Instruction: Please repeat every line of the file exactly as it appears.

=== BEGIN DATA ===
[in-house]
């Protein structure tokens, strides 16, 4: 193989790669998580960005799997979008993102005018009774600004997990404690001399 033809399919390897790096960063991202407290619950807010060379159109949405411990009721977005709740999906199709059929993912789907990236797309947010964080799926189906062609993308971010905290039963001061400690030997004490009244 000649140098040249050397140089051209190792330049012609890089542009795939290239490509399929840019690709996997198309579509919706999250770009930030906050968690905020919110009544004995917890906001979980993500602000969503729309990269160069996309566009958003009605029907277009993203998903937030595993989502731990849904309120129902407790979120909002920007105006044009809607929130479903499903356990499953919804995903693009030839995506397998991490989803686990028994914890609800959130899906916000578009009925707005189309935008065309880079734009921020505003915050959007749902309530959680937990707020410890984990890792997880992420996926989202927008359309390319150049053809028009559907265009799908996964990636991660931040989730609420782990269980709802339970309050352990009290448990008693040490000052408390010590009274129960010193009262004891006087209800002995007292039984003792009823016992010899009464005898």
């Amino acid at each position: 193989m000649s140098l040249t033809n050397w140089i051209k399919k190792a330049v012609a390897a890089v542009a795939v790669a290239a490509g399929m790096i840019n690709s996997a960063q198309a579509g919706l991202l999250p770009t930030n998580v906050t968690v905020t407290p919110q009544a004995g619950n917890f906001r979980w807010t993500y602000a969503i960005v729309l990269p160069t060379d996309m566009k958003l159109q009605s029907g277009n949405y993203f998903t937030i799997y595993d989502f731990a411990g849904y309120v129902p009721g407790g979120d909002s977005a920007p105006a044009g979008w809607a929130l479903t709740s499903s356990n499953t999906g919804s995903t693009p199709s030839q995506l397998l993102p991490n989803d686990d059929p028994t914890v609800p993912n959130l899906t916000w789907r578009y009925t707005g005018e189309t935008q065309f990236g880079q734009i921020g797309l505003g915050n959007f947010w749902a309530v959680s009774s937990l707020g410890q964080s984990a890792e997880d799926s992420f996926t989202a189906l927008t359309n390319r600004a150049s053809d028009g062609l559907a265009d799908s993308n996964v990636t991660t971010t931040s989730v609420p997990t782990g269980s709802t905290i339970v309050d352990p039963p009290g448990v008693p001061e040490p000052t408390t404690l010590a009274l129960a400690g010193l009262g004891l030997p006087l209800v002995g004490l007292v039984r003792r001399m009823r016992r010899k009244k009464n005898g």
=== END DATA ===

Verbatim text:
[in-house]
């Protein structure tokens, strides 16, 4: 193989790669998580960005799997979008993102005018009774600004997990404690001399 033809399919390897790096960063991202407290619950807010060379159109949405411990009721977005709740999906199709059929993912789907990236797309947010964080799926189906062609993308971010905290039963001061400690030997004490009244 000649140098040249050397140089051209190792330049012609890089542009795939290239490509399929840019690709996997198309579509919706999250770009930030906050968690905020919110009544004995917890906001979980993500602000969503729309990269160069996309566009958003009605029907277009993203998903937030595993989502731990849904309120129902407790979120909002920007105006044009809607929130479903499903356990499953919804995903693009030839995506397998991490989803686990028994914890609800959130899906916000578009009925707005189309935008065309880079734009921020505003915050959007749902309530959680937990707020410890984990890792997880992420996926989202927008359309390319150049053809028009559907265009799908996964990636991660931040989730609420782990269980709802339970309050352990009290448990008693040490000052408390010590009274129960010193009262004891006087209800002995007292039984003792009823016992010899009464005898």
């Amino acid at each position: 193989m000649s140098l040249t033809n050397w140089i051209k399919k190792a330049v012609a390897a890089v542009a795939v790669a290239a490509g399929m790096i840019n690709s996997a960063q198309a579509g919706l991202l999250p770009t930030n998580v906050t968690v905020t407290p919110q009544a004995g619950n917890f906001r979980w807010t993500y602000a969503i960005v729309l990269p160069t060379d996309m566009k958003l159109q009605s029907g277009n949405y993203f998903t937030i799997y595993d989502f731990a411990g849904y309120v129902p009721g407790g979120d909002s977005a920007p105006a044009g979008w809607a929130l479903t709740s499903s356990n499953t999906g919804s995903t693009p199709s030839q995506l397998l993102p991490n989803d686990d059929p028994t914890v609800p993912n959130l899906t916000w789907r578009y009925t707005g005018e189309t935008q065309f990236g880079q734009i921020g797309l505003g915050n959007f947010w749902a309530v959680s009774s937990l707020g410890q964080s984990a890792e997880d799926s992420f996926t989202a189906l927008t359309n390319r600004a150049s053809d028009g062609l559907a265009d799908s993308n996964v990636t991660t971010t931040s989730v609420p997990t782990g269980s709802t905290i339970v309050d352990p039963p009290g448990v008693p001061e040490p000052t408390t404690l010590a009274l129960a400690g010193l009262g004891l030997p006087l209800v002995g004490l007292v039984r003792r001399m009823r016992r010899k009244k009464n005898g």